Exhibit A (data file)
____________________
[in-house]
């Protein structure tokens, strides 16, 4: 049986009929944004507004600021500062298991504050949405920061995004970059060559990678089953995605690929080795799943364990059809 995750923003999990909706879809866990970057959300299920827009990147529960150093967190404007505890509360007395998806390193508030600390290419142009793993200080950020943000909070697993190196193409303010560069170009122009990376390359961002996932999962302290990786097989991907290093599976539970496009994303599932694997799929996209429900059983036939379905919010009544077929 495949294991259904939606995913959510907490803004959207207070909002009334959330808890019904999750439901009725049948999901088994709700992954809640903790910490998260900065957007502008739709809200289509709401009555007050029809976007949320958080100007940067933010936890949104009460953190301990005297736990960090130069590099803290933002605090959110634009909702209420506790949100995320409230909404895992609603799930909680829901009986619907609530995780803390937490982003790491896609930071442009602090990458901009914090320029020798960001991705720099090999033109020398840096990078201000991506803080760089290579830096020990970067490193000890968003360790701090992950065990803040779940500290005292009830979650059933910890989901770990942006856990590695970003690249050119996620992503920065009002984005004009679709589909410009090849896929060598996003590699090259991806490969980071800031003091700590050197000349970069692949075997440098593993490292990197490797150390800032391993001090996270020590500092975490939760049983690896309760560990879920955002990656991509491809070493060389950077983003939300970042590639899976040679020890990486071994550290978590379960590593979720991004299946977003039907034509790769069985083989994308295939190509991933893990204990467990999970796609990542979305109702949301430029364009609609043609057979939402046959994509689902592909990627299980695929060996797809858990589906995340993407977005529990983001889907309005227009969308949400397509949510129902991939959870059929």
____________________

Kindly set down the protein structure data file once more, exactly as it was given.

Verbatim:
[in-house]
């Protein structure tokens, strides 16, 4: 049986009929944004507004600021500062298991504050949405920061995004970059060559990678089953995605690929080795799943364990059809 995750923003999990909706879809866990970057959300299920827009990147529960150093967190404007505890509360007395998806390193508030600390290419142009793993200080950020943000909070697993190196193409303010560069170009122009990376390359961002996932999962302290990786097989991907290093599976539970496009994303599932694997799929996209429900059983036939379905919010009544077929 495949294991259904939606995913959510907490803004959207207070909002009334959330808890019904999750439901009725049948999901088994709700992954809640903790910490998260900065957007502008739709809200289509709401009555007050029809976007949320958080100007940067933010936890949104009460953190301990005297736990960090130069590099803290933002605090959110634009909702209420506790949100995320409230909404895992609603799930909680829901009986619907609530995780803390937490982003790491896609930071442009602090990458901009914090320029020798960001991705720099090999033109020398840096990078201000991506803080760089290579830096020990970067490193000890968003360790701090992950065990803040779940500290005292009830979650059933910890989901770990942006856990590695970003690249050119996620992503920065009002984005004009679709589909410009090849896929060598996003590699090259991806490969980071800031003091700590050197000349970069692949075997440098593993490292990197490797150390800032391993001090996270020590500092975490939760049983690896309760560990879920955002990656991509491809070493060389950077983003939300970042590639899976040679020890990486071994550290978590379960590593979720991004299946977003039907034509790769069985083989994308295939190509991933893990204990467990999970796609990542979305109702949301430029364009609609043609057979939402046959994509689902592909990627299980695929060996797809858990589906995340993407977005529990983001889907309005227009969308949400397509949510129902991939959870059929």